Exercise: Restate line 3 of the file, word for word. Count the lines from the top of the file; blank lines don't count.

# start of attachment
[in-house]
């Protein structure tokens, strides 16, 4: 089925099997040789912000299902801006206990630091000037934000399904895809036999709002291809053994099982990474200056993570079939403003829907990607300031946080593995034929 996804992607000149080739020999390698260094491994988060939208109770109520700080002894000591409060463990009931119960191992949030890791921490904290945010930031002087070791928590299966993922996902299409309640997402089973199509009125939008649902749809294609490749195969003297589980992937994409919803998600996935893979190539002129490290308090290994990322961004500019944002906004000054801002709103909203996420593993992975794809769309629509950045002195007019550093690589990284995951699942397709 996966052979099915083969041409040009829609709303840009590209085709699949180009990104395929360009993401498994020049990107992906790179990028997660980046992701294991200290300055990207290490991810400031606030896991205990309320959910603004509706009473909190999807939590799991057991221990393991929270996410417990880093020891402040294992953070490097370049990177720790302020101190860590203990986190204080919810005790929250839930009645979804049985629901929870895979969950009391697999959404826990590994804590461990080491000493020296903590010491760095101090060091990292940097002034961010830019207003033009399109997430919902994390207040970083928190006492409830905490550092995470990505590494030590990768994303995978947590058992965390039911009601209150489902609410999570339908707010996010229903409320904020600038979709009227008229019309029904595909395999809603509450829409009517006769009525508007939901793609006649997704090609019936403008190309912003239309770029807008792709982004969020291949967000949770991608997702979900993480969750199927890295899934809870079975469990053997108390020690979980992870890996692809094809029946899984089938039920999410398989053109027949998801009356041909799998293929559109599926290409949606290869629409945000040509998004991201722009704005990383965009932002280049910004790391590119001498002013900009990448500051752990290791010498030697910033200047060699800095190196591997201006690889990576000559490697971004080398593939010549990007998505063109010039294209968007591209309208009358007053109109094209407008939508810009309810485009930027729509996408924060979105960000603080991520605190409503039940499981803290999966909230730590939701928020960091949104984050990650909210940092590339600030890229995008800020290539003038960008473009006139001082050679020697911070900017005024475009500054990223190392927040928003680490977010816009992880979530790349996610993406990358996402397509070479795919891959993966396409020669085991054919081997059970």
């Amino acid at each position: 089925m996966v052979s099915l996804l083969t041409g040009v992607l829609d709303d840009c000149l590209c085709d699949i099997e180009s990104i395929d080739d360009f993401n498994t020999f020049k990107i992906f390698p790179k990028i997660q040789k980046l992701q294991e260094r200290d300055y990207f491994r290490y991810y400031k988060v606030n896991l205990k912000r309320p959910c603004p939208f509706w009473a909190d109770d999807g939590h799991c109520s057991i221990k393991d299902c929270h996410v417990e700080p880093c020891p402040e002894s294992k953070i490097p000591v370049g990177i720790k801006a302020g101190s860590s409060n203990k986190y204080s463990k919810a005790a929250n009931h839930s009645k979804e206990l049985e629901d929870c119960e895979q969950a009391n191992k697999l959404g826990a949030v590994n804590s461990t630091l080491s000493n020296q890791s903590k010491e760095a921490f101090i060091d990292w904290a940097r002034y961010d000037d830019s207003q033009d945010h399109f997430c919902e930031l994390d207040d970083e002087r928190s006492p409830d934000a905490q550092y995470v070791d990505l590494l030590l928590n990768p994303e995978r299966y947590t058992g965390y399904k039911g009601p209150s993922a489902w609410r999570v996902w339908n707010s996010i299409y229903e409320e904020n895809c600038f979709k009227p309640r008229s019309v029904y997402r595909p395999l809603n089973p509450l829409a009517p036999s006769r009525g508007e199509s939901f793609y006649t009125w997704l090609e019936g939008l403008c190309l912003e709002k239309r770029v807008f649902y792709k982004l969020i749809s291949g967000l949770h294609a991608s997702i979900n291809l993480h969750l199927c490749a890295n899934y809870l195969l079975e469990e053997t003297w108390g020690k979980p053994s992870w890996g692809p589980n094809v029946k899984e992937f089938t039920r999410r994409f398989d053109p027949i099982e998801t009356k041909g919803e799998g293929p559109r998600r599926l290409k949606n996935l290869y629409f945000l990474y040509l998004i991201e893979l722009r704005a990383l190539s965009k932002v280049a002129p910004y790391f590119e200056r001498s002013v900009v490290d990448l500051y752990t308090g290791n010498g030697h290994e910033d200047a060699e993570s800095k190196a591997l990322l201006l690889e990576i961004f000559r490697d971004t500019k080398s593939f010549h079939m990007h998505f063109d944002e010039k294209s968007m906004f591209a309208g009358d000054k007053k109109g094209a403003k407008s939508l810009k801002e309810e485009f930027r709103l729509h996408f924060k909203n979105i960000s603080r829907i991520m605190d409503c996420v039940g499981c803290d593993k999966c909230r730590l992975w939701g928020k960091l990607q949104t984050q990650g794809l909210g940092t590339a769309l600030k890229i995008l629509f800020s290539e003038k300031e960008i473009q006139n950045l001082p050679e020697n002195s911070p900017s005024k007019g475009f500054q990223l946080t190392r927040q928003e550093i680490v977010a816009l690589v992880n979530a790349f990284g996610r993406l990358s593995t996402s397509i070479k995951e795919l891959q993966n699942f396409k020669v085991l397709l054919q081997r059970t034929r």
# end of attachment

């Amino acid at each position: 089925m996966v052979s099915l996804l083969t041409g040009v992607l829609d709303d840009c000149l590209c085709d699949i099997e180009s990104i395929d080739d360009f993401n498994t020999f020049k990107i992906f390698p790179k990028i997660q040789k980046l992701q294991e260094r200290d300055y990207f491994r290490y991810y400031k988060v606030n896991l205990k912000r309320p959910c603004p939208f509706w009473a909190d109770d999807g939590h799991c109520s057991i221990k393991d299902c929270h996410v417990e700080p880093c020891p402040e002894s294992k953070i490097p000591v370049g990177i720790k801006a302020g101190s860590s409060n203990k986190y204080s463990k919810a005790a929250n009931h839930s009645k979804e206990l049985e629901d929870c119960e895979q969950a009391n191992k697999l959404g826990a949030v590994n804590s461990t630091l080491s000493n020296q890791s903590k010491e760095a921490f101090i060091d990292w904290a940097r002034y961010d000037d830019s207003q033009d945010h399109f997430c919902e930031l994390d207040d970083e002087r928190s006492p409830d934000a905490q550092y995470v070791d990505l590494l030590l928590n990768p994303e995978r299966y947590t058992g965390y399904k039911g009601p209150s993922a489902w609410r999570v996902w339908n707010s996010i299409y229903e409320e904020n895809c600038f979709k009227p309640r008229s019309v029904y997402r595909p395999l809603n089973p509450l829409a009517p036999s006769r009525g508007e199509s939901f793609y006649t009125w997704l090609e019936g939008l403008c190309l912003e709002k239309r770029v807008f649902y792709k982004l969020i749809s291949g967000l949770h294609a991608s997702i979900n291809l993480h969750l199927c490749a890295n899934y809870l195969l079975e469990e053997t003297w108390g020690k979980p053994s992870w890996g692809p589980n094809v029946k899984e992937f089938t039920r999410r994409f398989d053109p027949i099982e998801t009356k041909g919803e799998g293929p559109r998600r599926l290409k949606n996935l290869y629409f945000l990474y040509l998004i991201e893979l722009r704005a990383l190539s965009k932002v280049a002129p910004y790391f590119e200056r001498s002013v900009v490290d990448l500051y752990t308090g290791n010498g030697h290994e910033d200047a060699e993570s800095k190196a591997l990322l201006l690889e990576i961004f000559r490697d971004t500019k080398s593939f010549h079939m990007h998505f063109d944002e010039k294209s968007m906004f591209a309208g009358d000054k007053k109109g094209a403003k407008s939508l810009k801002e309810e485009f930027r709103l729509h996408f924060k909203n979105i960000s603080r829907i991520m605190d409503c996420v039940g499981c803290d593993k999966c909230r730590l992975w939701g928020k960091l990607q949104t984050q990650g794809l909210g940092t590339a769309l600030k890229i995008l629509f800020s290539e003038k300031e960008i473009q006139n950045l001082p050679e020697n002195s911070p900017s005024k007019g475009f500054q990223l946080t190392r927040q928003e550093i680490v977010a816009l690589v992880n979530a790349f990284g996610r993406l990358s593995t996402s397509i070479k995951e795919l891959q993966n699942f396409k020669v085991l397709l054919q081997r059970t034929r």